Editorial: Strikes becoming less effective

Tuesday, October 18, 2005

Last month, 169 workers for the St. Louis-based Sabreliner Corp. went on strike at the company's facilities in Perryville, Ste. Genevieve and St. Mary. That came after the members of Teamsters Local 600 rejected the company's contract offer.

The picketers -- made up of aircraft technicians, maintenance mechanics, warehouse personnel, wood and sheet metal workers, painters and janitors -- were carrying signs that said "Sabreliner Unfair."

Union workers felt like the proposed contract wasn't in their best interest, despite the fact that they were among the best-compensated hourly employees in Southeast Missouri.

Under the final contract offer presented to the union, Sabreliner union employees at the three facililities would earn a median hourly wage of $19.63, with a top pay of $20.76 per hour for the first year of the contract. Those hourly rates would increase 50 cents an hour each year during the four-year contract.

Not good enough, the union said.

Union workers voted 112-45 to reject the contract. They didn't like the part of the new contract that called for switching from a defined pension plan to a 401(k), a plan that many companies across the country use.

Workers also didn't like that new employees hired after the contract's ratification date would never be eligible for the top pay rate. Health-care insurance would also rise under the new contract.

So the workers went on strike. Work continued at the facilities, using replacement employees and management.

Less than a week later, they agreed to a contract. The pay rate was exactly the same as in the original contract. The company still got its desire to switch to a 401(k). Later, union leaders were hard-pressed to come up with any real benefit to having the strike.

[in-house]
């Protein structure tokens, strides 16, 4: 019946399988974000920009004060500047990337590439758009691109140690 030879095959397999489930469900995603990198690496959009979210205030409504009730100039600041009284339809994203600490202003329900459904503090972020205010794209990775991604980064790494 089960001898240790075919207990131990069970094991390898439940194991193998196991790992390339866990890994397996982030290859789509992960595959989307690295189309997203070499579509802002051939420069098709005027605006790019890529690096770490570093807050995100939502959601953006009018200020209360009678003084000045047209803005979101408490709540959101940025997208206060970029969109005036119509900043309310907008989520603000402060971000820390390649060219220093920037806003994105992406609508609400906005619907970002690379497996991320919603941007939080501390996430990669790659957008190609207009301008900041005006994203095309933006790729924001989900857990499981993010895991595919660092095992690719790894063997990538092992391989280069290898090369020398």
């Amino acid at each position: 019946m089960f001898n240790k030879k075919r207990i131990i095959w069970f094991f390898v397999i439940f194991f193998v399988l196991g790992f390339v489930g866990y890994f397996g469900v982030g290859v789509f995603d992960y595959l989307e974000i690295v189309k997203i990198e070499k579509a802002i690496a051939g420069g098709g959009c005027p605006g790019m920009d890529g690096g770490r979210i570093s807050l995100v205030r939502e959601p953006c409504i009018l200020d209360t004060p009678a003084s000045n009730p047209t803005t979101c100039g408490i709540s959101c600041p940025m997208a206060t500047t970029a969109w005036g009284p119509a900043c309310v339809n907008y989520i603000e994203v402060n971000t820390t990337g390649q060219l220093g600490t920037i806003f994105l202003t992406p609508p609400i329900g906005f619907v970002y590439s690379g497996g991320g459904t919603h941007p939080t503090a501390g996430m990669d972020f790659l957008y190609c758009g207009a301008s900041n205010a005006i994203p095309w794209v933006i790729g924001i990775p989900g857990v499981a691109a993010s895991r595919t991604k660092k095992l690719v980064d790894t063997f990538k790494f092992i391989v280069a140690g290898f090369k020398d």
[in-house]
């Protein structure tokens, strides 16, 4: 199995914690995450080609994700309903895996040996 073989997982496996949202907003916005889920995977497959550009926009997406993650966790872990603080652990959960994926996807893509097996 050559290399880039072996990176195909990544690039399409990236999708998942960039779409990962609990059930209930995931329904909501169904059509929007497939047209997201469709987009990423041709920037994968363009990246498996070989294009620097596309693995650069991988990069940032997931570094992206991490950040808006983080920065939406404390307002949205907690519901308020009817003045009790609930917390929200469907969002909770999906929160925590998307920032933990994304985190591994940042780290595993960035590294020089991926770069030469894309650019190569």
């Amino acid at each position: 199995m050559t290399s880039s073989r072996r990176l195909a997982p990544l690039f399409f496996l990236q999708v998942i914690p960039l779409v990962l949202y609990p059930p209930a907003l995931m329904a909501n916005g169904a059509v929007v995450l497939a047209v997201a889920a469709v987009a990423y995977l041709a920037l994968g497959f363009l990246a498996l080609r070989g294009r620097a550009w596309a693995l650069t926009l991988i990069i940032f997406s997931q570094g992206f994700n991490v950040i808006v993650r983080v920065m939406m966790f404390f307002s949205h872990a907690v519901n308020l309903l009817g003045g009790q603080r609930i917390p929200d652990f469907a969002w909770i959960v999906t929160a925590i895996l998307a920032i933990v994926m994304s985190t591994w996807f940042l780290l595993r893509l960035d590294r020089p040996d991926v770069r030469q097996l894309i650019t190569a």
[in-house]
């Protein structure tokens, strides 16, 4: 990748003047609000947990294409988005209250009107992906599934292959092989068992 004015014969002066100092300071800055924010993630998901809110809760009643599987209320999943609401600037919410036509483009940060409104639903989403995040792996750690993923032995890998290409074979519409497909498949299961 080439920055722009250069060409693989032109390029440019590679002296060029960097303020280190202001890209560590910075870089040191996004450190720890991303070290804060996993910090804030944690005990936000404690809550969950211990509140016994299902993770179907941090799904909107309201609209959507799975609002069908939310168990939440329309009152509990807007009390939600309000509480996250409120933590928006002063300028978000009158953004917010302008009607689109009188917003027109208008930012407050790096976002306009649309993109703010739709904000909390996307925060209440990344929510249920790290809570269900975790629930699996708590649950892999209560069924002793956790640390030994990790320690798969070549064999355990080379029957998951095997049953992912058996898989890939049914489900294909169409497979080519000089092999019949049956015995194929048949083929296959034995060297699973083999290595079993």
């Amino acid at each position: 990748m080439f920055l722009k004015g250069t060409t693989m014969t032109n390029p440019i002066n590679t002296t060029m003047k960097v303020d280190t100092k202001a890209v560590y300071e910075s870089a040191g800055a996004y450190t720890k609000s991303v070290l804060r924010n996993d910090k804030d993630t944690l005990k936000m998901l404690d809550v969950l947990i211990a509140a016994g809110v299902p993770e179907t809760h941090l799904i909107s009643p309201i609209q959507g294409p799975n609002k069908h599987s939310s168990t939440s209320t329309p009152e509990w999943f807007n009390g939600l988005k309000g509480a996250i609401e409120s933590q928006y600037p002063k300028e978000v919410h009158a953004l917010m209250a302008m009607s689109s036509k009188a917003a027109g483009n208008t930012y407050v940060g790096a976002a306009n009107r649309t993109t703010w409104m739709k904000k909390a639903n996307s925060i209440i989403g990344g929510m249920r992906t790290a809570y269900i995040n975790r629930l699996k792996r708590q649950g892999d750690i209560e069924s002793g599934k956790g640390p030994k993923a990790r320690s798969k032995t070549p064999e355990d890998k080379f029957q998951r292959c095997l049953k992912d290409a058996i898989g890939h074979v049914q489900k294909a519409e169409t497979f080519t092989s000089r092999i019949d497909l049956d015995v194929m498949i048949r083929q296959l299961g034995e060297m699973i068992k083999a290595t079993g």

That's increasingly common in the world of union negotiations. A mechanics strike against Northwest Airlines is seeing pilots, flight attendants and others crossing the picket lines. Northwest's operations have only been minimally disrupted by the mechanics' strike.

We've seen several other strikes across the country, including some in St. Louis, where strikers haven't gotten very little for walking off the job. The United Food and Commercial Workers International Union led a strike against several California-based grocery chains. Again, not much came of it.

As unions continue to lose American sympathy and support, the labor movement met in St. Louis in September, struggling to adopt a new profile. The group is called "Change to Win," and is made up of breakaway labor organizations such as the Service Employees International Union.

Some suggest that the new organization is dedicating itself to becoming more agressive, including corporate campaigns and top-down organizing tactics. Often, they campaign companies to organize their workers without even a vote. Some call that "death by a thousand cuts."

They recognize that employees are increasingly less interested.

But their basic retaliatory tool is a strike. And those are nowhere near as potent as they used to be. As conservative columnist George Will wrote in a recent column, "A strike, to be effective, must withdraw skills that cannot be replaced, and there seem to be fewer of them than there once were."

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